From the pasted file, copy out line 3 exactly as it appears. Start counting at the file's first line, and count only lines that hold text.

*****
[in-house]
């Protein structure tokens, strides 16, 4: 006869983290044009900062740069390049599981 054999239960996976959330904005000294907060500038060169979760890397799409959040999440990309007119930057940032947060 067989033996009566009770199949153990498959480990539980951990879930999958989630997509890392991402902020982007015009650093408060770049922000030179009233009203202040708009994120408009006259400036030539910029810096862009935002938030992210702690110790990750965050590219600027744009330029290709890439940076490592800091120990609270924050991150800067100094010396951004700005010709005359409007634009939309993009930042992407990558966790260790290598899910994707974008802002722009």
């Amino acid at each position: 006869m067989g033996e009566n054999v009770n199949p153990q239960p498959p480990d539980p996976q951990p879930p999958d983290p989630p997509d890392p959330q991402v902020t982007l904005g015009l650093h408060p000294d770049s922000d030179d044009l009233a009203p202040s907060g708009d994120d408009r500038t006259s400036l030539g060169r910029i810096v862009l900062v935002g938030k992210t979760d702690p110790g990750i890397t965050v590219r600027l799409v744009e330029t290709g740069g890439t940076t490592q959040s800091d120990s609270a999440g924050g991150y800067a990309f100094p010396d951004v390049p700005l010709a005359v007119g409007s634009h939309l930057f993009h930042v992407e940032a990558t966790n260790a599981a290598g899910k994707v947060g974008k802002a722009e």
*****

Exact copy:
């Amino acid at each position: 006869m067989g033996e009566n054999v009770n199949p153990q239960p498959p480990d539980p996976q951990p879930p999958d983290p989630p997509d890392p959330q991402v902020t982007l904005g015009l650093h408060p000294d770049s922000d030179d044009l009233a009203p202040s907060g708009d994120d408009r500038t006259s400036l030539g060169r910029i810096v862009l900062v935002g938030k992210t979760d702690p110790g990750i890397t965050v590219r600027l799409v744009e330029t290709g740069g890439t940076t490592q959040s800091d120990s609270a999440g924050g991150y800067a990309f100094p010396d951004v390049p700005l010709a005359v007119g409007s634009h939309l930057f993009h930042v992407e940032a990558t966790n260790a599981a290598g899910k994707v947060g974008k802002a722009e």